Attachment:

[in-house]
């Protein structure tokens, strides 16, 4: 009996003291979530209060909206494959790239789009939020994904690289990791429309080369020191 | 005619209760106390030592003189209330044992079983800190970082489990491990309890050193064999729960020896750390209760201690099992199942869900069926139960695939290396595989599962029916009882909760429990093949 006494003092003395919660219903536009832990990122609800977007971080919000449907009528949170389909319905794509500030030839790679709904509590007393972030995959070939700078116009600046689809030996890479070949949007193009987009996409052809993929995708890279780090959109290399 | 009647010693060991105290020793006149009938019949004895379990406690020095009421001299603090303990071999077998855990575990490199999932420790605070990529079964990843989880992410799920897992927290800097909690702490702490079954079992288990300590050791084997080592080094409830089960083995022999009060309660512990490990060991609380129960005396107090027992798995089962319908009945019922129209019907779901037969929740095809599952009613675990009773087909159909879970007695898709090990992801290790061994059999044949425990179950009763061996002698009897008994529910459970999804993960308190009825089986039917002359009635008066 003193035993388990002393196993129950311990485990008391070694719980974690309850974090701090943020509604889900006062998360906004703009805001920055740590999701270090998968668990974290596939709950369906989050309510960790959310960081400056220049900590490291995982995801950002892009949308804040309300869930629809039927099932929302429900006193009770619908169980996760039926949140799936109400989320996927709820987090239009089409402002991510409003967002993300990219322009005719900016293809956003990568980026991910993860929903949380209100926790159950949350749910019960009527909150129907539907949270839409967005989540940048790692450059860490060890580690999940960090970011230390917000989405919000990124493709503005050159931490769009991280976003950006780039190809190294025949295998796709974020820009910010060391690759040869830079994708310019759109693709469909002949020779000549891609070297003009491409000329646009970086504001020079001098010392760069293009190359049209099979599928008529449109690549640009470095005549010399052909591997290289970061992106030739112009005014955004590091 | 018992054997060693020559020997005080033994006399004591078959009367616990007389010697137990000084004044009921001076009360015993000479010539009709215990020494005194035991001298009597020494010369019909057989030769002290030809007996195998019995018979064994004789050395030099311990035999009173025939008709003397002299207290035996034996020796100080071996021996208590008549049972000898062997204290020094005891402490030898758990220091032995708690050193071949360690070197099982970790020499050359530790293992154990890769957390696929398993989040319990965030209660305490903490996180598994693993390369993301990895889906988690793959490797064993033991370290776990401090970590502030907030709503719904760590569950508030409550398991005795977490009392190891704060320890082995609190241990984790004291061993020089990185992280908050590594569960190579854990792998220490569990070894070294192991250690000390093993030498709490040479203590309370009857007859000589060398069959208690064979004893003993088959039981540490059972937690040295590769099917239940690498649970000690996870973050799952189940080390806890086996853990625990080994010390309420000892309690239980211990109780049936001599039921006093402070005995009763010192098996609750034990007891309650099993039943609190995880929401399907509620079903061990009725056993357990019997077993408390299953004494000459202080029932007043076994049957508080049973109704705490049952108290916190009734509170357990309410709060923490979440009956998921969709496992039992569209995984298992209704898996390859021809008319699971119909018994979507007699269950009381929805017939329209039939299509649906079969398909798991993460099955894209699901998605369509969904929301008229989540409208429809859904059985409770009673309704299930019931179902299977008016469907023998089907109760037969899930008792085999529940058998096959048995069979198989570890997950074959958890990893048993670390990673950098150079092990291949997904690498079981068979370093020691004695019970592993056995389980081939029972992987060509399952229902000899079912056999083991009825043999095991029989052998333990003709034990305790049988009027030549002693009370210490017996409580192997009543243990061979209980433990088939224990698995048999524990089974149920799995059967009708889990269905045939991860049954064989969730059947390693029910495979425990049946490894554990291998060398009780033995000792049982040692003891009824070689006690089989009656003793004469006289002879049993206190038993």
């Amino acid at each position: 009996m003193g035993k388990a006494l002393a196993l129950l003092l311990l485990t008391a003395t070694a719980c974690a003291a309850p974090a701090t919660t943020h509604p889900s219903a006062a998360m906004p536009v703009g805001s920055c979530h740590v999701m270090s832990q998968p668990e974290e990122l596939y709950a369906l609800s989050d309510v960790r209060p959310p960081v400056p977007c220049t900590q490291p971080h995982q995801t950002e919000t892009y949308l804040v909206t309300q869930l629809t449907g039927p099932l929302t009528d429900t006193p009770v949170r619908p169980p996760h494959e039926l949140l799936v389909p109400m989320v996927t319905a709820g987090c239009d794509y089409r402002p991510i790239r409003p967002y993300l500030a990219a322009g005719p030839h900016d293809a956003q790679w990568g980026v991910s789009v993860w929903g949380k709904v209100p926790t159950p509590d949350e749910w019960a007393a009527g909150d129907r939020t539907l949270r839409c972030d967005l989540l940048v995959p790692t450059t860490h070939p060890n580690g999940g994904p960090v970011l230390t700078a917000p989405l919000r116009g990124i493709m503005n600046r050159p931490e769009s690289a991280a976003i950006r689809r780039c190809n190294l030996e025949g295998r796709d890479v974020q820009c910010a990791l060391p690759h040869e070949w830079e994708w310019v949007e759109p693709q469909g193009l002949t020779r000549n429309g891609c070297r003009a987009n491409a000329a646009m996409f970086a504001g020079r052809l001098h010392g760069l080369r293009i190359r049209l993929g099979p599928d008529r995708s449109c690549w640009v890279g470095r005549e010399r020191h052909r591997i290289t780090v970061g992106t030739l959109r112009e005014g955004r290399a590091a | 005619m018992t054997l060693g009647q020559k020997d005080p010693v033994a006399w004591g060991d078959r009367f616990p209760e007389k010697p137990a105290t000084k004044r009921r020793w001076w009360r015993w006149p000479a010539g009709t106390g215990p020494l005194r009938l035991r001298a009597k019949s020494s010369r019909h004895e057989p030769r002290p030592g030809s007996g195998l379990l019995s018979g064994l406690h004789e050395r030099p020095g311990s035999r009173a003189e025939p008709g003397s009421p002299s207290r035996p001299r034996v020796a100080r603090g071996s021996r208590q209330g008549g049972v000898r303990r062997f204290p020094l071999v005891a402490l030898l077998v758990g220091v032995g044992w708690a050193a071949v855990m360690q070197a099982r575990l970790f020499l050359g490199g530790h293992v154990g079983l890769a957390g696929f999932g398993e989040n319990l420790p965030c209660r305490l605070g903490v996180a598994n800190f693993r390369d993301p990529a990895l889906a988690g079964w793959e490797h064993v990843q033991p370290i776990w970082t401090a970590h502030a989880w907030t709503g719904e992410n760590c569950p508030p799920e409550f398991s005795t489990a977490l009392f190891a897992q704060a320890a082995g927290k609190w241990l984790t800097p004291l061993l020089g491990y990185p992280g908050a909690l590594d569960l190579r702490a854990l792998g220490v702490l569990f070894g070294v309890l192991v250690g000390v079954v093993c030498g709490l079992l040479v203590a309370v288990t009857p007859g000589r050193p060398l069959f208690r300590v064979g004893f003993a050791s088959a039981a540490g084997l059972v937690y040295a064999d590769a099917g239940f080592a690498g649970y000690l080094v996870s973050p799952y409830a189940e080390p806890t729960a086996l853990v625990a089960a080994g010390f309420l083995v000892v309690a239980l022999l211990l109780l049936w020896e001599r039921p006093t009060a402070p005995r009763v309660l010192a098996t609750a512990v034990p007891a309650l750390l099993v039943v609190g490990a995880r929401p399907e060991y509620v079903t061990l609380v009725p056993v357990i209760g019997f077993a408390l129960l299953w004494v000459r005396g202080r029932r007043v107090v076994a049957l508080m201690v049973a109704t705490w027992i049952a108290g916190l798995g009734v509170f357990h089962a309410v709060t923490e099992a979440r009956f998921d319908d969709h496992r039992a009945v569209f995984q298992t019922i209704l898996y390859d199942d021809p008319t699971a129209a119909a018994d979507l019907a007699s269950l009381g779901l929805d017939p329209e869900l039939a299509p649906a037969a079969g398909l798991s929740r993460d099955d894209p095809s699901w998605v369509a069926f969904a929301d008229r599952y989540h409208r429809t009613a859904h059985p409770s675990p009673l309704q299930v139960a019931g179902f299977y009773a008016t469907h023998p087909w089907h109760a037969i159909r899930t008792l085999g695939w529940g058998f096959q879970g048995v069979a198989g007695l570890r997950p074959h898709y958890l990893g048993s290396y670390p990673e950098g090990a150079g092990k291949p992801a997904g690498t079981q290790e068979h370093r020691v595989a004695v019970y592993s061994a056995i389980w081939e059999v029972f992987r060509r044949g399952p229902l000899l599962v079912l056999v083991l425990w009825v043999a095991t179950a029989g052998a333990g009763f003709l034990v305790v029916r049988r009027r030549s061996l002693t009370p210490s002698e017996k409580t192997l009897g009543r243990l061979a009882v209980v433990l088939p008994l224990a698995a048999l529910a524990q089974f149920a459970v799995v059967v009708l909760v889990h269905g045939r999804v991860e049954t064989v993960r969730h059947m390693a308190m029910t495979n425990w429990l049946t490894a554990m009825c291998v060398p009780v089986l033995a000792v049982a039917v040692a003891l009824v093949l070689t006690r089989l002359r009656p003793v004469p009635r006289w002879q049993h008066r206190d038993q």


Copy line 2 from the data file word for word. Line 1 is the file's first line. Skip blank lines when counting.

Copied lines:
């Protein structure tokens, strides 16, 4: 009996003291979530209060909206494959790239789009939020994904690289990791429309080369020191 | 005619209760106390030592003189209330044992079983800190970082489990491990309890050193064999729960020896750390209760201690099992199942869900069926139960695939290396595989599962029916009882909760429990093949 006494003092003395919660219903536009832990990122609800977007971080919000449907009528949170389909319905794509500030030839790679709904509590007393972030995959070939700078116009600046689809030996890479070949949007193009987009996409052809993929995708890279780090959109290399 | 009647010693060991105290020793006149009938019949004895379990406690020095009421001299603090303990071999077998855990575990490199999932420790605070990529079964990843989880992410799920897992927290800097909690702490702490079954079992288990300590050791084997080592080094409830089960083995022999009060309660512990490990060991609380129960005396107090027992798995089962319908009945019922129209019907779901037969929740095809599952009613675990009773087909159909879970007695898709090990992801290790061994059999044949425990179950009763061996002698009897008994529910459970999804993960308190009825089986039917002359009635008066 003193035993388990002393196993129950311990485990008391070694719980974690309850974090701090943020509604889900006062998360906004703009805001920055740590999701270090998968668990974290596939709950369906989050309510960790959310960081400056220049900590490291995982995801950002892009949308804040309300869930629809039927099932929302429900006193009770619908169980996760039926949140799936109400989320996927709820987090239009089409402002991510409003967002993300990219322009005719900016293809956003990568980026991910993860929903949380209100926790159950949350749910019960009527909150129907539907949270839409967005989540940048790692450059860490060890580690999940960090970011230390917000989405919000990124493709503005050159931490769009991280976003950006780039190809190294025949295998796709974020820009910010060391690759040869830079994708310019759109693709469909002949020779000549891609070297003009491409000329646009970086504001020079001098010392760069293009190359049209099979599928008529449109690549640009470095005549010399052909591997290289970061992106030739112009005014955004590091 | 018992054997060693020559020997005080033994006399004591078959009367616990007389010697137990000084004044009921001076009360015993000479010539009709215990020494005194035991001298009597020494010369019909057989030769002290030809007996195998019995018979064994004789050395030099311990035999009173025939008709003397002299207290035996034996020796100080071996021996208590008549049972000898062997204290020094005891402490030898758990220091032995708690050193071949360690070197099982970790020499050359530790293992154990890769957390696929398993989040319990965030209660305490903490996180598994693993390369993301990895889906988690793959490797064993033991370290776990401090970590502030907030709503719904760590569950508030409550398991005795977490009392190891704060320890082995609190241990984790004291061993020089990185992280908050590594569960190579854990792998220490569990070894070294192991250690000390093993030498709490040479203590309370009857007859000589060398069959208690064979004893003993088959039981540490059972937690040295590769099917239940690498649970000690996870973050799952189940080390806890086996853990625990080994010390309420000892309690239980211990109780049936001599039921006093402070005995009763010192098996609750034990007891309650099993039943609190995880929401399907509620079903061990009725056993357990019997077993408390299953004494000459202080029932007043076994049957508080049973109704705490049952108290916190009734509170357990309410709060923490979440009956998921969709496992039992569209995984298992209704898996390859021809008319699971119909018994979507007699269950009381929805017939329209039939299509649906079969398909798991993460099955894209699901998605369509969904929301008229989540409208429809859904059985409770009673309704299930019931179902299977008016469907023998089907109760037969899930008792085999529940058998096959048995069979198989570890997950074959958890990893048993670390990673950098150079092990291949997904690498079981068979370093020691004695019970592993056995389980081939029972992987060509399952229902000899079912056999083991009825043999095991029989052998333990003709034990305790049988009027030549002693009370210490017996409580192997009543243990061979209980433990088939224990698995048999524990089974149920799995059967009708889990269905045939991860049954064989969730059947390693029910495979425990049946490894554990291998060398009780033995000792049982040692003891009824070689006690089989009656003793004469006289002879049993206190038993």